Lessons of Lupus

#suckit ...my poor baby
As a parent, I don’t know many more scary things than a sick kid. Add in a chronically ill mother and what is usually just part of childhood becomes an uncomfortable conversation.

Mom, that stuff the doctor said I had to take…that’s the same stuff you have for Lupus.

You mean the prednisone? Yes. But it’s just a steroid to help your chest. You will only have it for three days, I had it for many, many months and lots and lots more of it.

But I don’t have Lupus, right? So why would I have to take it, if it’s for Lupus?

No honey you don’t have Lupus. It’s a steroid they give a lot of people for a lot of reasons. You just have an infection in your chest, so they are using it very, very quickly to get rid of the infection.

But Mom it’s for Lupus.

No, it’s not. A lot of people take it for a lot of things. Lupus is just one of them- and look, I am not even taking it right now. I’m getting shots and IVs with a different steroid. There are all kinds of steroids. This is just one, and this one you will take for only three days. That’s it. Then you are done.

But it’s not because of Lupus, it’s because of my infection….

Right. Exactly.

And thus the conversation went. And I realized just how much those little ears hear. Just how much they have had to learn about things they shouldn’t be bothered with at this age. And just how much more I want to hug them and protect them from this stupid, horrible, life changing disorder.



  1. I’m sure it’s hard to understand. I agree it is a stupid, horrible disease. My mother-in-law had it, and it was awful. I am so sorry you have to go through it too.

  2. SO heartbreaking, buddy. Ugh. If I could drop kick Lupus, I would.

  3. They hear it, and they know you’re sick, and no, you can’t shield them from everything. There is a side effect to watching a mother be sick, though, and it’s compassion. Your kids are having to deal with adult problems early in life, but their capacity to empathize with others is the side effect of that medicine. They are incredible kids who will go on to be incredible friends, companions, partners and parents, if they so choose, and they will never helplessly look at someone with a sick family member and mutter they can’t possibly understand.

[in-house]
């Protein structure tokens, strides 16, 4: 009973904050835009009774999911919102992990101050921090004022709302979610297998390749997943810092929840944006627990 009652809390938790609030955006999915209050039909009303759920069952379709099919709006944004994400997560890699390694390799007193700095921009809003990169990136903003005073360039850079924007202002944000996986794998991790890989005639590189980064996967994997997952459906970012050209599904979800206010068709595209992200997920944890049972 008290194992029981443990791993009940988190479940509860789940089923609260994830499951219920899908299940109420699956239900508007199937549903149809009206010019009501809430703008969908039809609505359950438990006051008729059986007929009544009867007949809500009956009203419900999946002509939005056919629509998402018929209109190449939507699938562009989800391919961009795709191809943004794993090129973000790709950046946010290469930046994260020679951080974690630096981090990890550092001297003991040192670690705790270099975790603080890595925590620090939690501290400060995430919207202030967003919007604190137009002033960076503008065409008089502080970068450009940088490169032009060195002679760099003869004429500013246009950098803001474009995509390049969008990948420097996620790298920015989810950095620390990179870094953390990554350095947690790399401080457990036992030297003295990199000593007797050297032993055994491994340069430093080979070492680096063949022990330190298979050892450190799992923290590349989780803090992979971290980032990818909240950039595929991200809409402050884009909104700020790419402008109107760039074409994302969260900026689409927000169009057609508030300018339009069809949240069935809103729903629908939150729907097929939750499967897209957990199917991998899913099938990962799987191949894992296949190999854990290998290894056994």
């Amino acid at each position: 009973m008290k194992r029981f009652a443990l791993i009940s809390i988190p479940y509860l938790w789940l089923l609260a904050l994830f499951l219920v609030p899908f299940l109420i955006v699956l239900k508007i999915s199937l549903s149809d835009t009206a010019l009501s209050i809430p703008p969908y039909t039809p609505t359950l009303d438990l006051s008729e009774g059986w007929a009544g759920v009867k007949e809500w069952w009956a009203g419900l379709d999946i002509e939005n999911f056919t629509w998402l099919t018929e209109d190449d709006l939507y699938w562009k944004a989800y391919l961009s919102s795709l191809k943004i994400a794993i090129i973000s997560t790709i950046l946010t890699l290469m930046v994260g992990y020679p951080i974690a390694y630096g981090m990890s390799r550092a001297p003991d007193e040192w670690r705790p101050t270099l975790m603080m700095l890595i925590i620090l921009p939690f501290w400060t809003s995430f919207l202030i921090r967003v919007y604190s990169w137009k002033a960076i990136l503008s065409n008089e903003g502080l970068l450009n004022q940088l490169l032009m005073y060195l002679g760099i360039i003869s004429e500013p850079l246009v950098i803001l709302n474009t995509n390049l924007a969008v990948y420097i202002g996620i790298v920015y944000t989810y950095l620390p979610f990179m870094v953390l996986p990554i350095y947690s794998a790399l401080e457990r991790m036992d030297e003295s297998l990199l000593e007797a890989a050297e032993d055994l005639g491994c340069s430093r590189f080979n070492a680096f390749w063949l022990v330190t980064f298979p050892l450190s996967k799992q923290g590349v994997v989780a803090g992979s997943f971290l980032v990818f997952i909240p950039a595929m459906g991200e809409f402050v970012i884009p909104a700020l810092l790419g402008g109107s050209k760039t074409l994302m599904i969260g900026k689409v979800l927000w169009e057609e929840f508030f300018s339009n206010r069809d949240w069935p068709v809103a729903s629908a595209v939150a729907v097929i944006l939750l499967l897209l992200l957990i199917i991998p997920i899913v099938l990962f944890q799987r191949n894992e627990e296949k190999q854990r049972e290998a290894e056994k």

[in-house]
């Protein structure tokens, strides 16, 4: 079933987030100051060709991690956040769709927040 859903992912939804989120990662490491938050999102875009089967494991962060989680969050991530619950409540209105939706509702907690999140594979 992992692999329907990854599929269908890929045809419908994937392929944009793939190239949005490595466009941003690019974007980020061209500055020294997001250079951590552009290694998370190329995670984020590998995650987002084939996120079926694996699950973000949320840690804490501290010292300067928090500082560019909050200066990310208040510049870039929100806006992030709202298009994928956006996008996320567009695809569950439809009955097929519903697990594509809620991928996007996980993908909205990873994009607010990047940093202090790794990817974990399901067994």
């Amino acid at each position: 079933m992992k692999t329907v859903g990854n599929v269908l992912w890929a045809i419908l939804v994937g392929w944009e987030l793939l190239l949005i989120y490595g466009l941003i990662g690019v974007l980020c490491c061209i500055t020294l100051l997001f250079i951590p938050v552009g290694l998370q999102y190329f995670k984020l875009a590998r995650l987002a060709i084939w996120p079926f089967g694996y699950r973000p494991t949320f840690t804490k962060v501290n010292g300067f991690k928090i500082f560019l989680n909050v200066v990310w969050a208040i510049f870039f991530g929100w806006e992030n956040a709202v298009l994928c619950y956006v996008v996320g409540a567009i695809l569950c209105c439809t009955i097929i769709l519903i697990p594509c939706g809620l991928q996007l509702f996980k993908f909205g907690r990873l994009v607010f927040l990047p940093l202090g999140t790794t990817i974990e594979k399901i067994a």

4. It must be so weird to be a kid living amid difficult truths happening to his parents. The other day I was telling a story about my friend who died last month. Kyle said “Why are you talking about Auntie Lisa? She passed away.” And that is when I realized that a 6 year old who had no previous experience with death must be forming his own ideas of what it means. I also hadn’t realized that her sudden passing caused him to know that it can happen to me, his dad, or anybody he knows, at any time. How terrifying for a little boy.

  5. I think, in a way, it’s good for them that they understand people all around them deal with hard things. Be it illness or lack of money (we’re doing a lot of charity this year to show the kids how lucky we are, etc…or trying to do what we can anyway) and it makes them feel somewhat better about their lives…even when it’s HARD. And yeah, death comes up a lot. My Aunt recently passed away and when I brought her up the other day my son asked me not to talk about her, because it made him too sad. And he had only met her once that he could remember. Kids process things so differently. I figure if we just KEEP talking, they will learn more and hopefully grow more…I just hate SCARING them more. That part I could do without.

  6. So sorry your son is sick enough to require steroids. I hope he’s on the mend and feeling much better.

    It’s amazing the things kids pick up and the impact those bits and pieces of conversation have on them. I know I’ve never had a kind word to say about steroids so I can imagine how it must have frightened him.

    Hang in there. I hope the two of you are both feeling good.

  7. Jennifer Vest says:

    🙁 So sorry that Jackson is ill and especially that he (and all of you) have to deal with this disease. Sad that he has to worry about his mama, and now his own health in relation to yours. Looking forward to getting to know my niece and nephew that I don’t know nearly enough of! 😉 Love, Jenn

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